Archive | 12:15 PM

Joan Osborne: Trouble and Strife Album Review

5 Dec

Take It Any Way I Can Get It:  Good message of female independence and chasing your goals despite haters and opposition.

What’s that You Say:  Retro and funky.

Hands Off:  Guitar is the best thing about this song.  But also I like the sentiment.

Never Get Tired (of Loving You):  How is this guitar sound made?  It’s what gives the throw-back 1980s funk vibe and the string/keyboard interlude contributes to the feeling of that era.  And the baseline is what I suppose the 1970s sounded like.

Trouble and Strife: Immediately liked the tempo of the song.  And it reminds me of a Jonny Cash song–she talks through it, but it tells a specific story.  The guitar breakdown is fun, but it would be better if it was more complex and faster.  And i liked how the guitar stepped down to end the song.

Whole Wide World:  meh.

Meat and Potatoes:  I can see what she was trying to go for here.  But it’s a lot of food metaphors for a small pay off line, “on the side” for me.  I do like the instrumentals here, very much.  In fact, even though I don’t care for the song’s lyrical content, the guitar saves the day.

Boy Dontcha Know:  A song about sexism.  It’s not quite as catchy as, “The Man” but I can appreciate Osborn’s take.  And lyrically, it goes harder than Taylor Swift.  It’s good that more and more female singers are broaching the topic of misogyny.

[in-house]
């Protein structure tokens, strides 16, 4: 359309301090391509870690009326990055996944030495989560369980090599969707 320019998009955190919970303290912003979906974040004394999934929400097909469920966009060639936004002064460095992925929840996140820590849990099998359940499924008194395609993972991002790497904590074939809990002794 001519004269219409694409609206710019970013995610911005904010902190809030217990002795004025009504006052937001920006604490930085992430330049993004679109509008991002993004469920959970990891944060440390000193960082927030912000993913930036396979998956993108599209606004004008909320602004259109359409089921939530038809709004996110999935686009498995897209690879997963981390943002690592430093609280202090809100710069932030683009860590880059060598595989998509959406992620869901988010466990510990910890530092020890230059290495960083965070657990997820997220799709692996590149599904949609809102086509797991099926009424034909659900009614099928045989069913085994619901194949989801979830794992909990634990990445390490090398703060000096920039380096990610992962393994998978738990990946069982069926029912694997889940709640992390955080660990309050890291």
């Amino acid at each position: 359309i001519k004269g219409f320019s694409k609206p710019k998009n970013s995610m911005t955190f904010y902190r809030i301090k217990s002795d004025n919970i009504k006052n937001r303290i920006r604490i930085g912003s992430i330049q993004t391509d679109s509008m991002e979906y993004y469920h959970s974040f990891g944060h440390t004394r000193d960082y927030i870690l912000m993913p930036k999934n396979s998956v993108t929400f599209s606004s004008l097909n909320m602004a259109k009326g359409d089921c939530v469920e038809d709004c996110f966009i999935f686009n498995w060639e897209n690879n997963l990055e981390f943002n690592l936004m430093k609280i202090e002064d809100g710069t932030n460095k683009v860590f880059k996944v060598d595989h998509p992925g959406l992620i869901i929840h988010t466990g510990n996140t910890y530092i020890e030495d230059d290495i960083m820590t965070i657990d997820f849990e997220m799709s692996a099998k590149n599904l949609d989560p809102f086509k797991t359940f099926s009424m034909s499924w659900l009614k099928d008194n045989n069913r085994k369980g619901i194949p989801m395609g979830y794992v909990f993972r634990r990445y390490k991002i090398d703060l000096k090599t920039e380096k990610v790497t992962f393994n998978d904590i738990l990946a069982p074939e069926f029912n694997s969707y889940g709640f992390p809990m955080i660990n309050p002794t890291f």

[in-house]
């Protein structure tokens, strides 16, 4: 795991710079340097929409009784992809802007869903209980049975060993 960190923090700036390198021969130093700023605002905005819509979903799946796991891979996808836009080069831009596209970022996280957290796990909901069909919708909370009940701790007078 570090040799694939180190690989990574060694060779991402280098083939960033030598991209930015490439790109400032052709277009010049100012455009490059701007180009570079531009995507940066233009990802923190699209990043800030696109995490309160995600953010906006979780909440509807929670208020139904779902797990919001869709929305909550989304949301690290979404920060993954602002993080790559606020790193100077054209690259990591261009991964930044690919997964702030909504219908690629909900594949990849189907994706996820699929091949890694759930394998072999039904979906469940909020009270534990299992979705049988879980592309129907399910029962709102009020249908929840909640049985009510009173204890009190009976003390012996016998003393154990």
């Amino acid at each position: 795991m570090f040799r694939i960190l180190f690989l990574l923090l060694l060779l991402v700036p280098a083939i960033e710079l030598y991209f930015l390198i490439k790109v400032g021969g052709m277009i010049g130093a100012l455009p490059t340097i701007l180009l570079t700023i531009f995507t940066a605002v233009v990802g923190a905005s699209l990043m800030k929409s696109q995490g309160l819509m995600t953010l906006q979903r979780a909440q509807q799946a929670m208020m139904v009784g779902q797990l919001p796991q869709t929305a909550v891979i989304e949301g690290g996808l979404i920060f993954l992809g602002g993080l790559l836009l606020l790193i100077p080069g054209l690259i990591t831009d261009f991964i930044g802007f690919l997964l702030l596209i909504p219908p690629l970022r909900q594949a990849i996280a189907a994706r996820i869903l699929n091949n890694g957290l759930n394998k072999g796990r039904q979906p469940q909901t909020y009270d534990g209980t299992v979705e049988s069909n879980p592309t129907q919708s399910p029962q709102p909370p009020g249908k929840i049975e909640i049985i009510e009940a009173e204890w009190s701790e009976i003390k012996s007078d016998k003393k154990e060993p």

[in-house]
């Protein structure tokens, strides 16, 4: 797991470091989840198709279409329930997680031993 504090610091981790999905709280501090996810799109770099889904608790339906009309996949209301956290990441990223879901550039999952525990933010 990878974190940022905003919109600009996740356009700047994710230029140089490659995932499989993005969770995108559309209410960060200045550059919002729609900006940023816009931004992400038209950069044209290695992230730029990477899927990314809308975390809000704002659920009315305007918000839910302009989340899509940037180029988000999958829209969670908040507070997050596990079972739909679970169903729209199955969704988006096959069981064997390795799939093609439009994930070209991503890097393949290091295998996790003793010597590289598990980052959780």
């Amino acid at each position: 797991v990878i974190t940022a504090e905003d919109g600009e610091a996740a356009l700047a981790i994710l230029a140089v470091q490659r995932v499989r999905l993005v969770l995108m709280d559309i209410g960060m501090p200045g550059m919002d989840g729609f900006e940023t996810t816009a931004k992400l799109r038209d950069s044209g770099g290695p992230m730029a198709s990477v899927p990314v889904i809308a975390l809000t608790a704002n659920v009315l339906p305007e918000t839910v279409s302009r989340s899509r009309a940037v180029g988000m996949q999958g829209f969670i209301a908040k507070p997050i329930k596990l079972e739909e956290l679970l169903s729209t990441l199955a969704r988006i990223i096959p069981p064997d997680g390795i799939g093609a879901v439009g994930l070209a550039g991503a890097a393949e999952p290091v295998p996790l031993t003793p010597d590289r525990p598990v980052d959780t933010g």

That Was a Lie:  As a continuation of the last song, Osborn addresses expectations.  A winning line is, “This is how you know you finally earned your place, when there aint no difference between a mask and your face.”  Guitar sounds awesome at the end.  

Panama:  Oooh–that piano.  The hummm.  One of my favorites on the album, despite the repetitive lyrics.

The Flaming Lips: American Head Album Review

5 Dec

Alice fell asleep in Wonderland.  That’s how I would describe the album.  It’s experimental, but down-tempo, low-key.  Background music, with distortion.  

Mother Please Don’t Be Sad:  Is my favorite so far.  There is cello and piano and instrumentally, it’s a beautiful, interesting piece.  I could take or leave the words–mostly leave, but the concerto makes up for it.

When We Die When We’re Highs:  Very marching band.  Snare and xylophone.  There is just not enough xylophone in mainstream music today!

Assassins of Youth:  Video game sounds.  Playing with tempo, and maybe some subtle moag.  Digital beeping with a steady beat.  It caught my attention.

My Religion is You:  I love that moag, deep and vibrational.

These last 3 songs, finally woke me up.  I nearly didn’t finish listening to the whole album, because I thought I could tell where it was headed.  I’m glad I didn’t abandon it before it got better.  I wish Flaming Lips had released an EP with the latter-part of the album.